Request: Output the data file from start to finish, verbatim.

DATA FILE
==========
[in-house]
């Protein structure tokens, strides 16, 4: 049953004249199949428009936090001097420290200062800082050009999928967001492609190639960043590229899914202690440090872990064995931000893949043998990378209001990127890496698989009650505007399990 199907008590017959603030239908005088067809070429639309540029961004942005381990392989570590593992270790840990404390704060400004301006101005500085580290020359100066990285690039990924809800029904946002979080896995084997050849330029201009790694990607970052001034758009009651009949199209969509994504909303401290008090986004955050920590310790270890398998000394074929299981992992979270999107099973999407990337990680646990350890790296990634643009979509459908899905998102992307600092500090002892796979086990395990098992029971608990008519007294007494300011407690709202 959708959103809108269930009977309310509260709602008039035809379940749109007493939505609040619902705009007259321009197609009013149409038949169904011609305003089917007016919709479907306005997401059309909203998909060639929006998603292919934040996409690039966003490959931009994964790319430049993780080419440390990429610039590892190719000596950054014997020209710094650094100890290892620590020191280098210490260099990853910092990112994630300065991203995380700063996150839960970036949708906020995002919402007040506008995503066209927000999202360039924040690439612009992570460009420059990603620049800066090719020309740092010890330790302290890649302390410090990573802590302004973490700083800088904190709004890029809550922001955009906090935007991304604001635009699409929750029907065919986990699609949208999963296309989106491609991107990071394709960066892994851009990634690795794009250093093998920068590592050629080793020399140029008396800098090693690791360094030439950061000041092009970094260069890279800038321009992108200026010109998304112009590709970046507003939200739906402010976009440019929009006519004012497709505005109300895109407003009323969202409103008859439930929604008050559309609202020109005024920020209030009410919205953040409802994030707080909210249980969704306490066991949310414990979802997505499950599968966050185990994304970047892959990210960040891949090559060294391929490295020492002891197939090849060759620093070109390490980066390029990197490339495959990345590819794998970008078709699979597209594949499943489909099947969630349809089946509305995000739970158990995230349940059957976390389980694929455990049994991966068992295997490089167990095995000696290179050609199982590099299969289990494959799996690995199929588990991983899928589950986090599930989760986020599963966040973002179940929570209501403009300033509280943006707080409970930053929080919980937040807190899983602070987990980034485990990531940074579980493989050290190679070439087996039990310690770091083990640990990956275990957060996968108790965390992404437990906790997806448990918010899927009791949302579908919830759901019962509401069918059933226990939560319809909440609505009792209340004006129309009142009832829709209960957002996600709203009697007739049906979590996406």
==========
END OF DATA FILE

[in-house]
């Protein structure tokens, strides 16, 4: 049953004249199949428009936090001097420290200062800082050009999928967001492609190639960043590229899914202690440090872990064995931000893949043998990378209001990127890496698989009650505007399990 199907008590017959603030239908005088067809070429639309540029961004942005381990392989570590593992270790840990404390704060400004301006101005500085580290020359100066990285690039990924809800029904946002979080896995084997050849330029201009790694990607970052001034758009009651009949199209969509994504909303401290008090986004955050920590310790270890398998000394074929299981992992979270999107099973999407990337990680646990350890790296990634643009979509459908899905998102992307600092500090002892796979086990395990098992029971608990008519007294007494300011407690709202 959708959103809108269930009977309310509260709602008039035809379940749109007493939505609040619902705009007259321009197609009013149409038949169904011609305003089917007016919709479907306005997401059309909203998909060639929006998603292919934040996409690039966003490959931009994964790319430049993780080419440390990429610039590892190719000596950054014997020209710094650094100890290892620590020191280098210490260099990853910092990112994630300065991203995380700063996150839960970036949708906020995002919402007040506008995503066209927000999202360039924040690439612009992570460009420059990603620049800066090719020309740092010890330790302290890649302390410090990573802590302004973490700083800088904190709004890029809550922001955009906090935007991304604001635009699409929750029907065919986990699609949208999963296309989106491609991107990071394709960066892994851009990634690795794009250093093998920068590592050629080793020399140029008396800098090693690791360094030439950061000041092009970094260069890279800038321009992108200026010109998304112009590709970046507003939200739906402010976009440019929009006519004012497709505005109300895109407003009323969202409103008859439930929604008050559309609202020109005024920020209030009410919205953040409802994030707080909210249980969704306490066991949310414990979802997505499950599968966050185990994304970047892959990210960040891949090559060294391929490295020492002891197939090849060759620093070109390490980066390029990197490339495959990345590819794998970008078709699979597209594949499943489909099947969630349809089946509305995000739970158990995230349940059957976390389980694929455990049994991966068992295997490089167990095995000696290179050609199982590099299969289990494959799996690995199929588990991983899928589950986090599930989760986020599963966040973002179940929570209501403009300033509280943006707080409970930053929080919980937040807190899983602070987990980034485990990531940074579980493989050290190679070439087996039990310690770091083990640990990956275990957060996968108790965390992404437990906790997806448990918010899927009791949302579908919830759901019962509401069918059933226990939560319809909440609505009792209340004006129309009142009832829709209960957002996600709203009697007739049906979590996406």